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How To Deal With a High Conflict Co-Parent

Divorce can be a stressful process at the best of times. When there are children involved, both the divorce itself and finding a new normal afterward can be difficult. When dealing with a co-parent who is especially volatile and conflict-driven, the whole situation can become that much tougher. Continue reading for tips on how to deal with a high conflict co-parent, and call a seasoned Englewood child custody and parental rights attorney for help with a New Jersey family law matter.

Low-Conflict Communication

High conflict people thrive on conflict. The less opportunity you give them to fight, the less they will be able to engage with you. If you strike a neutral, professional tone and speak only as much as necessary to get your point across about scheduling or other matters, you strip them of the conflict they crave. It can be difficult to listen to mean things said in writing or to your face without reacting in kind, but if you are able to keep it simple and then walk away, you will deflate your co-parent and reduce the conflict.

Remind Them of the Negative Effects of Badmouthing

If you are dealing with a co-parent who verbally trashes you with your children present, there is a chance that they are letting their emotions get the best of them and are not considering the damage that such behavior does to your kids. There are good co-parenting educational resources that discuss the harm caused when one parent badmouths the other. If they persist even after being informed of the damage they are doing, then you will need to move on to other tactics.

Don’t Take it Personally

The best way to handle a high-conflict co-parent is to disengage. Your ex is likely projecting their own issues onto you. What they are saying to you or about you is not true; their view of reality when it comes to your relationship is skewed. You may simply have to accept that you cannot change their perception of you. When you accept that, and that their version of reality is skewed, it is easier to avoid getting wounded by what they say. Talk to people you trust–friends, family, therapists, etc.–to remind yourself of the kind of person and the kind of parent you truly are.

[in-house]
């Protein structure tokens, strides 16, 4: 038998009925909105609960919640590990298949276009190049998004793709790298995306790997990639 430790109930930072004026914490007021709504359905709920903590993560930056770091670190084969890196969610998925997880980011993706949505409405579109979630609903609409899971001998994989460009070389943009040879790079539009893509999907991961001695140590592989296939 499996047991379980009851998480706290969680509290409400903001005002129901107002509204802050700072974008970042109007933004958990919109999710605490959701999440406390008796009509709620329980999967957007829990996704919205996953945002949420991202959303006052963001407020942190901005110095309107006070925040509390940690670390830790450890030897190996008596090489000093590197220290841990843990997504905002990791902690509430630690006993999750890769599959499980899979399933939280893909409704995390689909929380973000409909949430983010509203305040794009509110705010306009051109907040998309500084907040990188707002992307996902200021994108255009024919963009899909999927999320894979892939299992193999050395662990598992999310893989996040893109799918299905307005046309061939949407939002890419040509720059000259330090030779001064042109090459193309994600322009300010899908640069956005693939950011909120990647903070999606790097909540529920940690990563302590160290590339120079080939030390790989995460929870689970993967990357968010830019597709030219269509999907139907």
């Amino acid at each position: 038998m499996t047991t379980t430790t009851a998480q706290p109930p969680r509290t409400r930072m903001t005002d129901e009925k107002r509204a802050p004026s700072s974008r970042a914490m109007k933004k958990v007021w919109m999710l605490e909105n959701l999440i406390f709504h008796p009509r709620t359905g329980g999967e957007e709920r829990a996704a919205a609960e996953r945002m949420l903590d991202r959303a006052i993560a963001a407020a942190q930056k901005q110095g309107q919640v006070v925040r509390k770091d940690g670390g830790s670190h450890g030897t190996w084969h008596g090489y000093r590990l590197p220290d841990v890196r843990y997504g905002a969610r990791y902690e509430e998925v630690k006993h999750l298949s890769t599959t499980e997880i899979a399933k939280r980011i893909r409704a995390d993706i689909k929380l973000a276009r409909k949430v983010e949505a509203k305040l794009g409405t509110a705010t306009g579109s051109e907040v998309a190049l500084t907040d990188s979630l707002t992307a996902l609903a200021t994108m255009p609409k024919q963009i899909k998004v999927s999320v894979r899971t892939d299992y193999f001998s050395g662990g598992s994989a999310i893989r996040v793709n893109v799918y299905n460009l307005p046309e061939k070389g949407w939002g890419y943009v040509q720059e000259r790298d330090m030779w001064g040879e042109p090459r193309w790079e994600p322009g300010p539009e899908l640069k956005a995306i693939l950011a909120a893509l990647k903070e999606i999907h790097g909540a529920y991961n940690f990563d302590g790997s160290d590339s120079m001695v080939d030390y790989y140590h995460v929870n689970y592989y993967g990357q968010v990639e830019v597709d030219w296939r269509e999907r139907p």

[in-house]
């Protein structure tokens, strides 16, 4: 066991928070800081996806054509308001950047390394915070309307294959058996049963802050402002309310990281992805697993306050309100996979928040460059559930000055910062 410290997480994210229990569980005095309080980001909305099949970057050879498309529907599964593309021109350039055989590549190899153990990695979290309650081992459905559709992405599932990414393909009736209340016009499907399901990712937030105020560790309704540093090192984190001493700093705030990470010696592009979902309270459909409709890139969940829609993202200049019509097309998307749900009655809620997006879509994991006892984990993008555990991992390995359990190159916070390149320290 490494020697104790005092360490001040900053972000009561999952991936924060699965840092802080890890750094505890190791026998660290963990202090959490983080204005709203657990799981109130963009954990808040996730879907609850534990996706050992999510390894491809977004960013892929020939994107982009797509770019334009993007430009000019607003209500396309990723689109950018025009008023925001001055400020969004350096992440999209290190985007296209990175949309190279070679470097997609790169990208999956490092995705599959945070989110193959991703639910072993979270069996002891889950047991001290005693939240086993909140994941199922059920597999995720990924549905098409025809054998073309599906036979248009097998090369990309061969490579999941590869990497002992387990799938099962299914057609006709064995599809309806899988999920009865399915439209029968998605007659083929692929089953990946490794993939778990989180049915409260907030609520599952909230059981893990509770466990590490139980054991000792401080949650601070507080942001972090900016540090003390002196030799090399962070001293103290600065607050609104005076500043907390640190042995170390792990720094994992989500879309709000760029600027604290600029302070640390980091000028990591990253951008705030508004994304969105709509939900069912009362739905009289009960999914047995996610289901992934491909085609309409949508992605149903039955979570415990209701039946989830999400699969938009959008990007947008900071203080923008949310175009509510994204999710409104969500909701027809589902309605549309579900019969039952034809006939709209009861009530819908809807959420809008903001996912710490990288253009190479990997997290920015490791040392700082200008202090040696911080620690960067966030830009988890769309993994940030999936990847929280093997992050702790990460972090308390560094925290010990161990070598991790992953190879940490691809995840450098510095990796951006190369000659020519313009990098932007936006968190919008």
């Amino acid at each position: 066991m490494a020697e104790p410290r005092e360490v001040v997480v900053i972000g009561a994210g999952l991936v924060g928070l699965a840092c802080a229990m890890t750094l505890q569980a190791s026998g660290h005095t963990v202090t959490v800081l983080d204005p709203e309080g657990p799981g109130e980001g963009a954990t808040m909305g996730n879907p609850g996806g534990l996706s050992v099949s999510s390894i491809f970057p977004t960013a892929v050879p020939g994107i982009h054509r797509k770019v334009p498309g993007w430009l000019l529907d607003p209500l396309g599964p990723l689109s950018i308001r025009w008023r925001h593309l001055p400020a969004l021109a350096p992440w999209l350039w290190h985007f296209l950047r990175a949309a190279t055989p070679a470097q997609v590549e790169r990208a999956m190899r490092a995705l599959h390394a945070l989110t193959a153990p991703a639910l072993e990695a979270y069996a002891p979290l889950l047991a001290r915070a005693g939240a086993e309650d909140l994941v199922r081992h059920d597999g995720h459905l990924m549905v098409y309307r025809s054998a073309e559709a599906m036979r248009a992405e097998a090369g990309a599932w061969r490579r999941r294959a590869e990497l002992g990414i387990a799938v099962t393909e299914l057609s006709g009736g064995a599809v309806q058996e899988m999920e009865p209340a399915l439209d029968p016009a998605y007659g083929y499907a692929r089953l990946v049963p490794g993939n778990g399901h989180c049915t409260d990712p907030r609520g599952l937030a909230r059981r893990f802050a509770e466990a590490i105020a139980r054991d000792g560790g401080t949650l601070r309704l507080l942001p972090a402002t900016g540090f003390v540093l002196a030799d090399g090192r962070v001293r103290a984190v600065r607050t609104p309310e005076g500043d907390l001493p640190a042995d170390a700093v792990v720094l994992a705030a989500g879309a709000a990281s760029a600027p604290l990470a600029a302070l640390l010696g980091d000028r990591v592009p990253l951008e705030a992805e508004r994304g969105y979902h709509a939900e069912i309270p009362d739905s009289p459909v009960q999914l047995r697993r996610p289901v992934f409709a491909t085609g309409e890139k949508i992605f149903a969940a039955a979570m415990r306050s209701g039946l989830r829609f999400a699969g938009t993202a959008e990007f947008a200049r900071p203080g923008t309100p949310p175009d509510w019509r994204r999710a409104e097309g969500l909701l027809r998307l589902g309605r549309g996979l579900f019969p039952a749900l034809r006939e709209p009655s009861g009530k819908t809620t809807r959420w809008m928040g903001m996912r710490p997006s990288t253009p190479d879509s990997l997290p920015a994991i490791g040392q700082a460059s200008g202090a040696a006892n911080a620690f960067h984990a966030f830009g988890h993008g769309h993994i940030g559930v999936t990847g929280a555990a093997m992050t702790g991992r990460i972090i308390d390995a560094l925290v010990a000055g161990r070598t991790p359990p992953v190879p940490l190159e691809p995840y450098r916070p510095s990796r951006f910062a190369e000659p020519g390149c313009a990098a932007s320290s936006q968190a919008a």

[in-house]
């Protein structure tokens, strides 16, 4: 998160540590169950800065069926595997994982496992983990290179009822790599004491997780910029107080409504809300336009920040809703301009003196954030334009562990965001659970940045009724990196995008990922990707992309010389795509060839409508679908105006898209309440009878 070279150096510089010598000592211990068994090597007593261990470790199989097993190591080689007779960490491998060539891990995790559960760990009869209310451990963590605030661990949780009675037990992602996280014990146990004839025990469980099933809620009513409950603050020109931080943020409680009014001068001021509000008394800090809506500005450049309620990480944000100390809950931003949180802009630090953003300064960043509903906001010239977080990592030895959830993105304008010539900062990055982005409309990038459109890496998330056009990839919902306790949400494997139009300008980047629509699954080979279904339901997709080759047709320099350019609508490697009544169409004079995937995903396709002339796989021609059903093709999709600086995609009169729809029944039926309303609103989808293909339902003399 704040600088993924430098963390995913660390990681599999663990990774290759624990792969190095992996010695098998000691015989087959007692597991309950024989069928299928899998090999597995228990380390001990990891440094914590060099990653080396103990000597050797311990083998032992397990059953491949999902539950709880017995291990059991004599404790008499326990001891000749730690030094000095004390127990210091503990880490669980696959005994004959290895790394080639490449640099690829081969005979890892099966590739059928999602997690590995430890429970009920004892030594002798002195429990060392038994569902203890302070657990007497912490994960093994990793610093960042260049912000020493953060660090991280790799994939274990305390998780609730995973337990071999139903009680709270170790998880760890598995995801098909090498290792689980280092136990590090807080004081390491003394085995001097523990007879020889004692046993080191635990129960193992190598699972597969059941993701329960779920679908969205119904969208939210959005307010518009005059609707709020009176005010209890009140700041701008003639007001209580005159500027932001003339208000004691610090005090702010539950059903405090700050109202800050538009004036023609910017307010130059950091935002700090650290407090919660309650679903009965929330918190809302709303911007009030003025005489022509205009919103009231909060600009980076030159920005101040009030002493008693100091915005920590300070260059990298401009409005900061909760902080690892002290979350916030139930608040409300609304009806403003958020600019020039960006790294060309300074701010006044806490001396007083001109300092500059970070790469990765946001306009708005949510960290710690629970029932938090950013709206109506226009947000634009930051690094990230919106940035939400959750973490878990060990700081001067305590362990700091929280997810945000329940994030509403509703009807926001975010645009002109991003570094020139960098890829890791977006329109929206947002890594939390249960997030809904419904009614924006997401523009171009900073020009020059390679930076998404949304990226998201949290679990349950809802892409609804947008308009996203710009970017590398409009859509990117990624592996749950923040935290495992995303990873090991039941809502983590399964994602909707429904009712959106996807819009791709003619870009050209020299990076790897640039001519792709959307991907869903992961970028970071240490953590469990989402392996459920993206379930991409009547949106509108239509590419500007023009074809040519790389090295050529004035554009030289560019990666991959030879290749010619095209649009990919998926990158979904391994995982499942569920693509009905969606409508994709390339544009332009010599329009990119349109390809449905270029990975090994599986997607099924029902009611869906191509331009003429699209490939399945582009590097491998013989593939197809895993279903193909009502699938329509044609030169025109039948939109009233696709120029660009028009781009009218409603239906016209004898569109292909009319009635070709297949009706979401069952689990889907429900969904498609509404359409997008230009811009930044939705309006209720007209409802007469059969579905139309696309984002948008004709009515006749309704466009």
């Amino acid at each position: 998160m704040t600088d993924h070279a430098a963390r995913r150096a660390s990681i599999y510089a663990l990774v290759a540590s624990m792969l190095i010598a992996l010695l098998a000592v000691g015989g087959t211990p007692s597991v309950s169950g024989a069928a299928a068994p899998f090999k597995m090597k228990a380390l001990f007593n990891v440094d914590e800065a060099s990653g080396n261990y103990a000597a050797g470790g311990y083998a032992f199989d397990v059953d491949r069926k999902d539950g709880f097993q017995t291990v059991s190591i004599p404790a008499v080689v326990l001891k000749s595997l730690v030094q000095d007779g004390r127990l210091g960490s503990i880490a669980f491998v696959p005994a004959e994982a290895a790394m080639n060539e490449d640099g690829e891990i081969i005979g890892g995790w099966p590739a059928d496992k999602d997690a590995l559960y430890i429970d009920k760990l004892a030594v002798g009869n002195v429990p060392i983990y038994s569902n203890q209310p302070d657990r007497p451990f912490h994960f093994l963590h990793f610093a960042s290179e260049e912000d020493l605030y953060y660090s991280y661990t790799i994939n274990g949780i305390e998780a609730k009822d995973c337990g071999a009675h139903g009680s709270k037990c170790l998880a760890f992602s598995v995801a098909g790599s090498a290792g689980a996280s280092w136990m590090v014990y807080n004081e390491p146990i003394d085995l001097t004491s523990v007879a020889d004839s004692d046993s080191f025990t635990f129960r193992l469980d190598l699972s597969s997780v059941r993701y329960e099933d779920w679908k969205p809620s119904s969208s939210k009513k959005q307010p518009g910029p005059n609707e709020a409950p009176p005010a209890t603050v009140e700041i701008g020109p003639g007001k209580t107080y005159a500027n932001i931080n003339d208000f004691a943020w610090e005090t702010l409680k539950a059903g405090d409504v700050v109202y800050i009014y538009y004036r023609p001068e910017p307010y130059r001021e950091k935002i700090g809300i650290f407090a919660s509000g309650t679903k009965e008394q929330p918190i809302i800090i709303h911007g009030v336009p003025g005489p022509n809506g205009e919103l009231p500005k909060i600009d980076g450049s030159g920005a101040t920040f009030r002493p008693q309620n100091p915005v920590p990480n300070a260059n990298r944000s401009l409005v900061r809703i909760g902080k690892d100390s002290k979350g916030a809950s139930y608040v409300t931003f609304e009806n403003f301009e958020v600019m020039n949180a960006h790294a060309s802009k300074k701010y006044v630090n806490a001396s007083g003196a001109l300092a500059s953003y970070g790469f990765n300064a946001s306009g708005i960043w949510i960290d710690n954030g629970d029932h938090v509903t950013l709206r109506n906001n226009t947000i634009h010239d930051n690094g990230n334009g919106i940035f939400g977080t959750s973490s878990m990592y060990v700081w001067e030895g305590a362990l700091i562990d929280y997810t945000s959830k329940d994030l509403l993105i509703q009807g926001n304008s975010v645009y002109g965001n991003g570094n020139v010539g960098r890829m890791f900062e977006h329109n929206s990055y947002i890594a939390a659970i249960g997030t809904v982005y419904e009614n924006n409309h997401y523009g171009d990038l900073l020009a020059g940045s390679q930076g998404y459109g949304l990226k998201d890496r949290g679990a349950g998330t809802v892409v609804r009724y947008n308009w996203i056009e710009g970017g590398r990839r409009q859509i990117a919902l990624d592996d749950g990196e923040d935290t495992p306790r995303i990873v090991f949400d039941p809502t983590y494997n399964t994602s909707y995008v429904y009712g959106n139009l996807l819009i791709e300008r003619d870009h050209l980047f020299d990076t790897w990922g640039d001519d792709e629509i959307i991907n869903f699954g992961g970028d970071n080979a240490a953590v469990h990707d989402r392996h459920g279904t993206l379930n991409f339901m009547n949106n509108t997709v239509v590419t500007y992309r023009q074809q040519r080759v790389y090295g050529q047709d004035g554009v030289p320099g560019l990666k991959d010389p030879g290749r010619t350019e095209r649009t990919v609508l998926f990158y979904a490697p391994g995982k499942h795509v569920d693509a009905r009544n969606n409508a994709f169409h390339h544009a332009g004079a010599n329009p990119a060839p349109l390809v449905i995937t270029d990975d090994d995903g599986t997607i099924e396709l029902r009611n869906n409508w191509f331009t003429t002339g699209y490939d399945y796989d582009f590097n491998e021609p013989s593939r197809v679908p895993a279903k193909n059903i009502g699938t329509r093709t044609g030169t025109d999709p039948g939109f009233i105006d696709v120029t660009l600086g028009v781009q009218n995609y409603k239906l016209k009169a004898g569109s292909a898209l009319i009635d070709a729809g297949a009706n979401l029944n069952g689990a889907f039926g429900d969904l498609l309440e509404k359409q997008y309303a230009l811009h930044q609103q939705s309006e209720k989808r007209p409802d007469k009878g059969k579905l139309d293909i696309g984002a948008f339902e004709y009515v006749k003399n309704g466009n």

Tailor Your Communication With Your Kids Based on Their Age

High conflict co-parents may badmouth you to your children and may try to drag your children into the conflict. “Getting even” by trash-talking your ex to your kids is likely to cause even more emotional harm. However, saying nothing at all may not be the best policy. Children pick up on what’s happening around them, and if they see a lot of angry language and behavior, they may be confused when a parent tries to deny reality. Give as limited information to your children as you can, but still acknowledge the situation.

For example: “When mommy/daddy is angry, they may say things they don’t mean. They may say things that only show their side of things.” If your children are older, you may be able to be a bit more advanced, teaching them how to separate facts from feelings and stating that while your co-parent’s feelings may be valid, that doesn’t mean that what they are saying is true. Be cognizant of your children’s age and level of social comprehension, and explain the situation as you feel they are able to handle it.

Trusted Advice and Effective Representation for New Jersey Child Custody Matters

If you are considering divorce in New Jersey or dealing with child support, child custody, property division, or other family law issues, contact the Englewood family law attorneys Herbert & Weiss at (201) 500-2151.